TiO as the Starter Home Automation System - ResidentialSystems.com

TiO as the Starter Home Automation System

Last year I wrote a blog bemoaning the fact that manufacturers frequently pitch us new products to test, and then want us to pay dealer cost, or near to dealer cost, to evaluate the product, putting a strain on our resources and limiting our ability to bring in product to bench test. Well, TiO (Turn-It-On) saw that blog and sent me a starter kit to try out.
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Last year I wrote a blog bemoaning the fact that manufacturers frequently pitch us new products to test, and then want us to pay dealer cost, or near to dealer cost, to evaluate the product, putting a strain on our resources and limiting our ability to bring in product to bench test. Well, TiO (Turn-It-On) saw that blog and sent me a starter kit to try out. I applaud them for being proactive and understanding that it takes a lot of investment in time and effort to evaluate a new product line, so removing the financial barrier makes it less of a burden.

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TiO Control Panel


I first reviewed TiO’s website and noticed that it is targeted at the dealer market, a smart positioning in this marketplace. Initially, I gave the demo kit to a DIYer that I know well and asked him to install it in his own home. I figured this was a good test to see if a builder or electrician could install TiO without a dealer involved. It went pretty smoothly, and he is very happy with his system. Since the buyer of a home may not have any experience with home automation, the user interface is straightforward and very user friendly. While not necessarily a DIY install, it is something an electrician or low-voltage technician should be able to handle, especially with some training from TiO and its online video training library.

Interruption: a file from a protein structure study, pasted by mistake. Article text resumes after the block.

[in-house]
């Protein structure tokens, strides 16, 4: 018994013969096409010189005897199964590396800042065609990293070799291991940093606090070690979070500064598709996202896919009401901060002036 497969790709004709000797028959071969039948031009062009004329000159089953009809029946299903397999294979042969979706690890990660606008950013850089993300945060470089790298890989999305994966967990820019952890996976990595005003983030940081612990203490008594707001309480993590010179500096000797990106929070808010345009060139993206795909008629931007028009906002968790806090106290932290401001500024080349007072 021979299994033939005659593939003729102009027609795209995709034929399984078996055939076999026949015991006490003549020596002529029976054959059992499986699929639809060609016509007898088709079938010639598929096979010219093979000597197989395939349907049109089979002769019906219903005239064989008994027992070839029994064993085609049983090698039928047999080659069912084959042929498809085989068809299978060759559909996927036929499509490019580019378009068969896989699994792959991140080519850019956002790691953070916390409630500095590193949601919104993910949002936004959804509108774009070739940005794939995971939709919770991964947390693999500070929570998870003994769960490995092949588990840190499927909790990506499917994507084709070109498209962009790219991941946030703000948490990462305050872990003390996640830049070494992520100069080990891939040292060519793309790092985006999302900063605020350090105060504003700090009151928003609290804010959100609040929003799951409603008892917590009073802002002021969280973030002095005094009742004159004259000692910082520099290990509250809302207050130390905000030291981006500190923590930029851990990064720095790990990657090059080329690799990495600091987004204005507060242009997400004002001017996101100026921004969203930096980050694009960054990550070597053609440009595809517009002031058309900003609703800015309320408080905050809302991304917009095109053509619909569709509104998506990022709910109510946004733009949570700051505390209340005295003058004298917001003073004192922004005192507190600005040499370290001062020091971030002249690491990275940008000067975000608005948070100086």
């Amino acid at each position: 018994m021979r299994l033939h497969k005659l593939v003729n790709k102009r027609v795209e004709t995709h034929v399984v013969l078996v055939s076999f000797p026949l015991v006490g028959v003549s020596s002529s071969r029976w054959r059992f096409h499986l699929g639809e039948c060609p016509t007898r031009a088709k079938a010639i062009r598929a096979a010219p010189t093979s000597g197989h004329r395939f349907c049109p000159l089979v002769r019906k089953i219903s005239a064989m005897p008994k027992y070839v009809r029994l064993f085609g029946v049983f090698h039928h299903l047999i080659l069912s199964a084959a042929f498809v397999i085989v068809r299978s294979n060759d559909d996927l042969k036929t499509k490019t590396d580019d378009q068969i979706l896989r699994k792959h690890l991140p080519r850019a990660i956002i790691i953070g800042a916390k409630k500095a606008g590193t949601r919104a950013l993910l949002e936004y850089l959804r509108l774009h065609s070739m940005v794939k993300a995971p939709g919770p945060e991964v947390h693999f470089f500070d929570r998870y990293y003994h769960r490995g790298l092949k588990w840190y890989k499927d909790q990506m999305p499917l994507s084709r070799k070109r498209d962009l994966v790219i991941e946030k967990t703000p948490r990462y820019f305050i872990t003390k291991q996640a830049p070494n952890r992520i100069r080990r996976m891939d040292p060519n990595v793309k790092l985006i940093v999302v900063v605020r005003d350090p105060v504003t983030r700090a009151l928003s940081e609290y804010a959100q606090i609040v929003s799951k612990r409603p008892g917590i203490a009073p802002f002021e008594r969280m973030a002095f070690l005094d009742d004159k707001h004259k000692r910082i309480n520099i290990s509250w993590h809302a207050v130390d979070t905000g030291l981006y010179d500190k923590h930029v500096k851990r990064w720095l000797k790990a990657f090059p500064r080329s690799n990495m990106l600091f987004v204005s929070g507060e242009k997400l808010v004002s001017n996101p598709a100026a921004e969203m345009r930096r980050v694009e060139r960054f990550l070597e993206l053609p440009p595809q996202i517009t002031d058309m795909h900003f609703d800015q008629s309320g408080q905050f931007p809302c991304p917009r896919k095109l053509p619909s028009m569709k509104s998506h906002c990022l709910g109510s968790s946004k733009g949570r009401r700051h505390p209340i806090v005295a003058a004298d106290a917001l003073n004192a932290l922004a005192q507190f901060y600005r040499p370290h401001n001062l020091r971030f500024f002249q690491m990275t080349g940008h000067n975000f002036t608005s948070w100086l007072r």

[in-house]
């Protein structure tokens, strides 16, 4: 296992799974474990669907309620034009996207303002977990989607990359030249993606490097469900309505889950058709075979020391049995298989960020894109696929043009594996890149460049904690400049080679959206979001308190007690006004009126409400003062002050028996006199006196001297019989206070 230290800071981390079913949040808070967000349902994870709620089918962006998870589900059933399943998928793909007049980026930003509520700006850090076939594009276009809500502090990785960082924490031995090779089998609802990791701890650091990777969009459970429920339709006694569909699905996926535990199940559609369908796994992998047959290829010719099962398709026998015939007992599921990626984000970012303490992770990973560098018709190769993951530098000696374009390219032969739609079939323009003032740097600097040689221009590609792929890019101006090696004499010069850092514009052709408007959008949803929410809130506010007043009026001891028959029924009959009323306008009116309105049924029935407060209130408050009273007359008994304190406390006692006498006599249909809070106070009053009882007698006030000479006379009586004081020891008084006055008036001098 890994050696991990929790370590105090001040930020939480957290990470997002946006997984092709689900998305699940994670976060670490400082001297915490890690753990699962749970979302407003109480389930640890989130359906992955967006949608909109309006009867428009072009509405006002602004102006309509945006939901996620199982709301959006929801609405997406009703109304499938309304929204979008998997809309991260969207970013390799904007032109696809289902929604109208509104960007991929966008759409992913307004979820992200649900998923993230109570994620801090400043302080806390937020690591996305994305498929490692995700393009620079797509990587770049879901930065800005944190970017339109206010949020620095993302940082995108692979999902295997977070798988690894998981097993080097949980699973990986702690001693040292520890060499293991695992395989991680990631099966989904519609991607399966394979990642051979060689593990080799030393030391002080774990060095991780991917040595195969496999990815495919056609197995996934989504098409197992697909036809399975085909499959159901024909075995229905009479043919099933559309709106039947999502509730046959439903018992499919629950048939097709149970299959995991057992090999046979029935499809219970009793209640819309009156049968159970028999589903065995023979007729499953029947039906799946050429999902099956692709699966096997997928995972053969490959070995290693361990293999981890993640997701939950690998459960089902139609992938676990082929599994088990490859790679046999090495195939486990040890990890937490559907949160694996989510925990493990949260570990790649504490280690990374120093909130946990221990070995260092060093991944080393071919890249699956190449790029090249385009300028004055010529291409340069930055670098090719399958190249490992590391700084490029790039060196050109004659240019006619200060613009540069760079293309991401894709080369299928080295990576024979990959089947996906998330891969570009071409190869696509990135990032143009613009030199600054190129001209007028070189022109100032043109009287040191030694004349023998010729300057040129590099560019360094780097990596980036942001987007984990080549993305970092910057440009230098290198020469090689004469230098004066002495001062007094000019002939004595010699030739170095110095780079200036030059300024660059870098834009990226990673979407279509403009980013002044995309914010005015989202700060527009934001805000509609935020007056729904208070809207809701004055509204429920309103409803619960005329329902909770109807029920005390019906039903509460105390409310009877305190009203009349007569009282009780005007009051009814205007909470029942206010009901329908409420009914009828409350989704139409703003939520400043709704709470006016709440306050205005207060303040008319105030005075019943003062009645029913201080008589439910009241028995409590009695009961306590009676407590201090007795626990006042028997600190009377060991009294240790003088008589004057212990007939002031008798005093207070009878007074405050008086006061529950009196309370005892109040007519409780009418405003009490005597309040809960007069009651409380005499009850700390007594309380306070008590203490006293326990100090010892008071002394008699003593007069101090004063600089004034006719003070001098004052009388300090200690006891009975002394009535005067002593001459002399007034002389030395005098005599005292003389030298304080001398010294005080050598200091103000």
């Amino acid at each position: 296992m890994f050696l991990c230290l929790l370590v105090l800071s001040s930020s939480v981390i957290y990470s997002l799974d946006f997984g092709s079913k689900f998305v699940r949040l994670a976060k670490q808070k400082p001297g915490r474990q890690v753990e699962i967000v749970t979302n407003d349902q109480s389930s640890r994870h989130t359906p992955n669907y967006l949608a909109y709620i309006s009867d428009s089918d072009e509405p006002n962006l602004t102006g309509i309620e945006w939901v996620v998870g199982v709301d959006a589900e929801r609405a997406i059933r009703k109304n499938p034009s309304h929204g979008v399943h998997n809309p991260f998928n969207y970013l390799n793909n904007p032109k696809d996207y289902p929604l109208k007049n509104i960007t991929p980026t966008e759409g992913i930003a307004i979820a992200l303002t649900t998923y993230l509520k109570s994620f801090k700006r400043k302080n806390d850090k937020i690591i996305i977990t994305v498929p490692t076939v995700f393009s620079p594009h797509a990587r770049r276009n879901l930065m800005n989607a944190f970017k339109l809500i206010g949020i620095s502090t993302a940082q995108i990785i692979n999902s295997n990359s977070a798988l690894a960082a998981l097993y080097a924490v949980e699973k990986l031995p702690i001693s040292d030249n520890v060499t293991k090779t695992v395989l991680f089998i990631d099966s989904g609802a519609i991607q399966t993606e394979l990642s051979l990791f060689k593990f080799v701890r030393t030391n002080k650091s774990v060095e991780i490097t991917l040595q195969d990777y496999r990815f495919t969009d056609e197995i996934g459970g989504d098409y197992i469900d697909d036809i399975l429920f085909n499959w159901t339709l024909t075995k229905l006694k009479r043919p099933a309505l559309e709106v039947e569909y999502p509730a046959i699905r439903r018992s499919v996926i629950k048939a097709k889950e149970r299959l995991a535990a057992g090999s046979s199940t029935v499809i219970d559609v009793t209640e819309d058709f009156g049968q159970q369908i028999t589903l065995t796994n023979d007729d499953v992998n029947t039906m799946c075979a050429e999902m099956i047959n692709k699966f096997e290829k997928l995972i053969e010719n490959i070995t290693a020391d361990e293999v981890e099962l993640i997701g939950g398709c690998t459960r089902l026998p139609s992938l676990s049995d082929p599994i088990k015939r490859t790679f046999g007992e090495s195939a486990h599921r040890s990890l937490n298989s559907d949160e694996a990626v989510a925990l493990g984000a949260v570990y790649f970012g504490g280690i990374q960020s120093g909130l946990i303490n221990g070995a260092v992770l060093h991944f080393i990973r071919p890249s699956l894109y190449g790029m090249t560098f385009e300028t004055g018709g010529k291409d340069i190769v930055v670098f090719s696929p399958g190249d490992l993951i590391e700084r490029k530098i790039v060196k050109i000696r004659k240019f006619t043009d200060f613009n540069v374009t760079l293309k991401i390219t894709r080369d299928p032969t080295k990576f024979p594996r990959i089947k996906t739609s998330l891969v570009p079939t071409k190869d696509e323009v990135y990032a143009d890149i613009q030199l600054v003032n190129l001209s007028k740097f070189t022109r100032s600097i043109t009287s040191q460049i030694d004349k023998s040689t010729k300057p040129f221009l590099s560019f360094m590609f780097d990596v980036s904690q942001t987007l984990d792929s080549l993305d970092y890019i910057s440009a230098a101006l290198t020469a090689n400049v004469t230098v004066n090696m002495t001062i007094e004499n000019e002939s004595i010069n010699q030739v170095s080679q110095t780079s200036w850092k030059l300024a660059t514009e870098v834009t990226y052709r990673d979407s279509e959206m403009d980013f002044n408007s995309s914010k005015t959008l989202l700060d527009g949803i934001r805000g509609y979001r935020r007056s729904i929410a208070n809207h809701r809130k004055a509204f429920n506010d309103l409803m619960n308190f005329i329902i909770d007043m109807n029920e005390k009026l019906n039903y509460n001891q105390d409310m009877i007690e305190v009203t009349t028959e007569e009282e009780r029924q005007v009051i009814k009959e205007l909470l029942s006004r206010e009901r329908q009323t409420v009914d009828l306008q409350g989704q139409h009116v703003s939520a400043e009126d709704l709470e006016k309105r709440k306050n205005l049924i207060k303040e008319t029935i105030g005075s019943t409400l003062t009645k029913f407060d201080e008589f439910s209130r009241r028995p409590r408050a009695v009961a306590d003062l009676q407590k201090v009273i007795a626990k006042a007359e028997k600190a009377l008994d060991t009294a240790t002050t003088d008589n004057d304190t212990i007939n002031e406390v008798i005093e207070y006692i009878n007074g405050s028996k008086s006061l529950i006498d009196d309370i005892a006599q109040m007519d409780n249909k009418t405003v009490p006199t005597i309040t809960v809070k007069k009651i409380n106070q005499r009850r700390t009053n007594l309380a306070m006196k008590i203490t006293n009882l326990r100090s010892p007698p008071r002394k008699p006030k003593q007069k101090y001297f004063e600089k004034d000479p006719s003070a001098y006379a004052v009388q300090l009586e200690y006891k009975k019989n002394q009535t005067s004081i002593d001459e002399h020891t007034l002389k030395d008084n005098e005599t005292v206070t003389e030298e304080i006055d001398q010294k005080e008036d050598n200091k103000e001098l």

The product integrates with HVAC (Nest and Honeywell), garage doors (Chamberlain and Genie), shading (Somfy), and has native music streaming from TuneIn, Spotify, AirPlay, and Chromecast. TiO controls lighting natively with keypad controllers and lamp dimmers. It also sells a 100W single-zone streaming amplifier for music, a touchpanel for whole-home control, and the TiO Connect to integrate with serial, relays, and contact closures. For an entry-level, easy-to-install and configure home automation system, TiO is pretty robust and offers a lot of integration. There does not appear to be video integration just yet, and I am not sure of the depth of their driver database.

Add to this that TiO provides first-line user support to take the load off of the builder or dealer, and this is a good way to offer home automation easily and less expensively.

TiO may be a low-cost way to combat encroachment from Amazon Home Services and its partnership with Lennar. As a dedicated Crestron dealer, I do not foresee The Source including TiO in our offerings, but I could see dealers who do not have a home automation product line yet, or those competing for the entry-level systems, giving TiO a shot.

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